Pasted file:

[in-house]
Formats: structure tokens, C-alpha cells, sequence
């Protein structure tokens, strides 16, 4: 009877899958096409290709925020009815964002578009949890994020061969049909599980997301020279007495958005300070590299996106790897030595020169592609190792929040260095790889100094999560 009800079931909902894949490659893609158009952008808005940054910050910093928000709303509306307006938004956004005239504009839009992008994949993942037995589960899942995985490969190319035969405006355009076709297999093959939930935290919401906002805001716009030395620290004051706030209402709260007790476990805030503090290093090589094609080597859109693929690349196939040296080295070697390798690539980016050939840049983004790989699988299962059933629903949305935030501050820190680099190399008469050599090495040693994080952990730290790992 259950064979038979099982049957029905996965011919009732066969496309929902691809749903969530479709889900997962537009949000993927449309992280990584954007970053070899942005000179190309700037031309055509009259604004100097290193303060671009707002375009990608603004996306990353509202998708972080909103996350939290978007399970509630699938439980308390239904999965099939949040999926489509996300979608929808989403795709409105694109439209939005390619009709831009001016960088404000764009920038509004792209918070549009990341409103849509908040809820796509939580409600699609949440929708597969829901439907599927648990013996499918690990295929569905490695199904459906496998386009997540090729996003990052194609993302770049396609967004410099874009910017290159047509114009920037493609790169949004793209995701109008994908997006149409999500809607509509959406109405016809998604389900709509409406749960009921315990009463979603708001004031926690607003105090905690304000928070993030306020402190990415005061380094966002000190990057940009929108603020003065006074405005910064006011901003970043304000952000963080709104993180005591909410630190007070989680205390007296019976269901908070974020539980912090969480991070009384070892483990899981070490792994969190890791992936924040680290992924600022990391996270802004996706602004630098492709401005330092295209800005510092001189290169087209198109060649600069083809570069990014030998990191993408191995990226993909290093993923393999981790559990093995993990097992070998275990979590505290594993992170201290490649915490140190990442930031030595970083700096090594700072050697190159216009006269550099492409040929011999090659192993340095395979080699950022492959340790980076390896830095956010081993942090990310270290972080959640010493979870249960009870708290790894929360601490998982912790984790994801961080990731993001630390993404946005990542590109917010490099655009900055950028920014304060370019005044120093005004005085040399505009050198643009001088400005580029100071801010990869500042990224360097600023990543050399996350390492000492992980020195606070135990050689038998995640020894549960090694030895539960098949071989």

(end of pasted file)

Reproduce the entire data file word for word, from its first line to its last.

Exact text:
[in-house]
Formats: structure tokens, C-alpha cells, sequence
């Protein structure tokens, strides 16, 4: 009877899958096409290709925020009815964002578009949890994020061969049909599980997301020279007495958005300070590299996106790897030595020169592609190792929040260095790889100094999560 009800079931909902894949490659893609158009952008808005940054910050910093928000709303509306307006938004956004005239504009839009992008994949993942037995589960899942995985490969190319035969405006355009076709297999093959939930935290919401906002805001716009030395620290004051706030209402709260007790476990805030503090290093090589094609080597859109693929690349196939040296080295070697390798690539980016050939840049983004790989699988299962059933629903949305935030501050820190680099190399008469050599090495040693994080952990730290790992 259950064979038979099982049957029905996965011919009732066969496309929902691809749903969530479709889900997962537009949000993927449309992280990584954007970053070899942005000179190309700037031309055509009259604004100097290193303060671009707002375009990608603004996306990353509202998708972080909103996350939290978007399970509630699938439980308390239904999965099939949040999926489509996300979608929808989403795709409105694109439209939005390619009709831009001016960088404000764009920038509004792209918070549009990341409103849509908040809820796509939580409600699609949440929708597969829901439907599927648990013996499918690990295929569905490695199904459906496998386009997540090729996003990052194609993302770049396609967004410099874009910017290159047509114009920037493609790169949004793209995701109008994908997006149409999500809607509509959406109405016809998604389900709509409406749960009921315990009463979603708001004031926690607003105090905690304000928070993030306020402190990415005061380094966002000190990057940009929108603020003065006074405005910064006011901003970043304000952000963080709104993180005591909410630190007070989680205390007296019976269901908070974020539980912090969480991070009384070892483990899981070490792994969190890791992936924040680290992924600022990391996270802004996706602004630098492709401005330092295209800005510092001189290169087209198109060649600069083809570069990014030998990191993408191995990226993909290093993923393999981790559990093995993990097992070998275990979590505290594993992170201290490649915490140190990442930031030595970083700096090594700072050697190159216009006269550099492409040929011999090659192993340095395979080699950022492959340790980076390896830095956010081993942090990310270290972080959640010493979870249960009870708290790894929360601490998982912790984790994801961080990731993001630390993404946005990542590109917010490099655009900055950028920014304060370019005044120093005004005085040399505009050198643009001088400005580029100071801010990869500042990224360097600023990543050399996350390492000492992980020195606070135990050689038998995640020894549960090694030895539960098949071989």